No, we don't.

        The desire of much of the population for ever-cheaper crap to buy at Walmart on their credit cards, and the greed of national corporate distributors keeps that particular piece of bullshit alive. There is no rational reason why we couldn't produce everything we need within our own borders.

      SB

      • by CRCulver (715279)

        Minimum wage and worker safety laws alone would make many goods exponentially higher were they produced in the US. You'd also have to stop workers from unionizing, because that would also make prices somewhat higher, so quality of life for workers wouldn't be terribly high either.

        • Minimum wage and worker safety laws alone would make many goods exponentially higher were they produced in the US. You'd also have to stop workers from unionizing, because that would also make prices somewhat higher, so quality of life for workers wouldn't be terribly high either.

          I'm all for it. I yearn for what you speak of. Those dollars go to my fellow citizens! Those people will have jobs and purpose and will not require tax dollars in social programs now.

          We could all use a few less things. Our focus on materials has distracted us from that which has much higher value: human interaction. Try it.

          • by CRCulver (715279)

            I'm all for it. I yearn for what you speak of.

            You might yearn for it, but you're just one person and statistically negligible. No major American company is going to base their business plan on you and decide to keep everything local.

            Those people will have jobs and purpose and will not require tax dollars in social programs now.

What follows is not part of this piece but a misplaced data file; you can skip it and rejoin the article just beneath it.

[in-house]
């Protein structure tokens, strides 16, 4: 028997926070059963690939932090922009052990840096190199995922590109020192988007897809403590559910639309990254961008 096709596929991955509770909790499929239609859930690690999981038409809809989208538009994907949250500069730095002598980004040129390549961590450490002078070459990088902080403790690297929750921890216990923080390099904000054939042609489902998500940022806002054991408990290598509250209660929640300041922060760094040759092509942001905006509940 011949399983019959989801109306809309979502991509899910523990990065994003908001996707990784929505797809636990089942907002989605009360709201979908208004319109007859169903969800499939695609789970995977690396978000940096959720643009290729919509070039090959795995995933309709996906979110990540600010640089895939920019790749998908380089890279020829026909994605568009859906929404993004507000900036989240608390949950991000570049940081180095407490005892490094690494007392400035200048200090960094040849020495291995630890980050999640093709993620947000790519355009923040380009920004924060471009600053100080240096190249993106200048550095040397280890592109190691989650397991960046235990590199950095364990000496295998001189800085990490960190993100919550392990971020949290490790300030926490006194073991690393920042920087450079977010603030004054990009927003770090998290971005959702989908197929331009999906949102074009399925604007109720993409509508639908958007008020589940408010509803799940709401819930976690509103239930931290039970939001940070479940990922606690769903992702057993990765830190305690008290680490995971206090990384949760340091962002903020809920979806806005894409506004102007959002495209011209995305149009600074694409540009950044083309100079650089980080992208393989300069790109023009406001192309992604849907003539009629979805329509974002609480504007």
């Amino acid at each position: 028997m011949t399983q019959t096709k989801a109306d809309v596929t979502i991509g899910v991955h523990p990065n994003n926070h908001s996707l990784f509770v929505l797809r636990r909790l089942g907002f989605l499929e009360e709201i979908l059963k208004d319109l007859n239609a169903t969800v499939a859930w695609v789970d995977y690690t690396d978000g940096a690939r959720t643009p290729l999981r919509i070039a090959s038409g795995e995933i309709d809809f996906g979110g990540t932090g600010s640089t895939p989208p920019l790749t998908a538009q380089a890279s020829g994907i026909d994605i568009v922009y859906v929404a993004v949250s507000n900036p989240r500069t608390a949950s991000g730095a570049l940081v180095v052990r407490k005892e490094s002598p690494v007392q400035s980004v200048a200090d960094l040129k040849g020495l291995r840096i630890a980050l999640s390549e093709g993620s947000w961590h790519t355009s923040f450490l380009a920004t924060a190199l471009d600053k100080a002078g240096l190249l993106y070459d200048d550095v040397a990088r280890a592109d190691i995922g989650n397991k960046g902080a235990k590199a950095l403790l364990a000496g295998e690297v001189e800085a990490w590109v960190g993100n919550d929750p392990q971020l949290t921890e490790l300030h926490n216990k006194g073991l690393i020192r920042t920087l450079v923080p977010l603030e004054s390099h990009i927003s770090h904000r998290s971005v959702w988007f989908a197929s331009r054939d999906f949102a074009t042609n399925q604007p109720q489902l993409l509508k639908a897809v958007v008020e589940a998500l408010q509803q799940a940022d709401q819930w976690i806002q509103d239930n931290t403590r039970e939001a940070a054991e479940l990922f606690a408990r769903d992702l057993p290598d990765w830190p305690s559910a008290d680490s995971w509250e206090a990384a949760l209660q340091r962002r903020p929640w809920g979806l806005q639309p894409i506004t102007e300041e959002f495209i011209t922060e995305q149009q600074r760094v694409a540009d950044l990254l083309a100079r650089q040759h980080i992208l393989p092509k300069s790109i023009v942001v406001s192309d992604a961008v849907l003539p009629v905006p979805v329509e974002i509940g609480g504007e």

Even highly protectionist countries have had strong social spending. Having a manufacturing base at home doesn't magically eradicate poverty. Socialism as a phenomenon arose in the

            • Social protections are wonderful, and rightly so. The majority was being abused and exploited, but the majority *is* the country, and so they are making the system fairer.

              That is all beside the point, which is that it would be beneficial for us as a whole to invest more in ourselves than to shuttle dollars off to China buying cheap goods and increasing corporate profits. Yeah, no major American corporation would want to do that because to afford to pay americans they would have to drop some profit margins

        • Exponentially? I doubt that. The use of that term smacks of corporate propaganda.

          Corporate abuse of employees by corporations is a time honored custom here with much tradition behind it ;-\

          Make workplaces safer? Perhaps that burden should fall on the manufacturers rather than the consumers. But you are right, in one sense - the rich will always pass the extra costs on to the poor, including and especially the poor bastards who work for them.

          So where in the long run does that

          • by CRCulver (715279)

            Exponentially? I doubt that. The use of that term smacks of corporate propaganda.

            It's not unusual for a good made in the West to cost, say, $10 when its Chinese-made equivalent costs less than $1. The most recent example I noticed were handmade tobacco pipes, which can be had wholesale from China nowadays for less than $5, while US or European-made pipes sell for $40 or more.

            • The term "corporate propaganda" includes advertising and the associated markups ;)

              I don't know for sure, but I suspect you are too young to remember when the majority of basic goods went from being locally manufactured to imported (1970s to now, pretty much, it "evolved"). You might want to go and look at the balance of trade numbers from those decades, they are rather enlightening.

              I have to go do some "local servicework" early tomorrow, so have to crash. I'll try and get back to th

      • It costs more to pay americans to do the job, thus the price must go up. Thus the materials are bought in lower quantity.. consumed less.
        Think about the wages, overhead, etc, of producing in country. I'm happy with it and would gladly buy 1/3 the crap for the same cost so long as it was made by my fellow citizens and I could personally drive to the company to say "hey, this is broken" if they wont' honor the warranty.

        • I wasn't saying I wouldn't pay higher prices for goods, personally. I was saying that the populace's demand for cheaper goods - which is driven by competition amongst companies outsourcing our production AND their advertising - is producing the problem.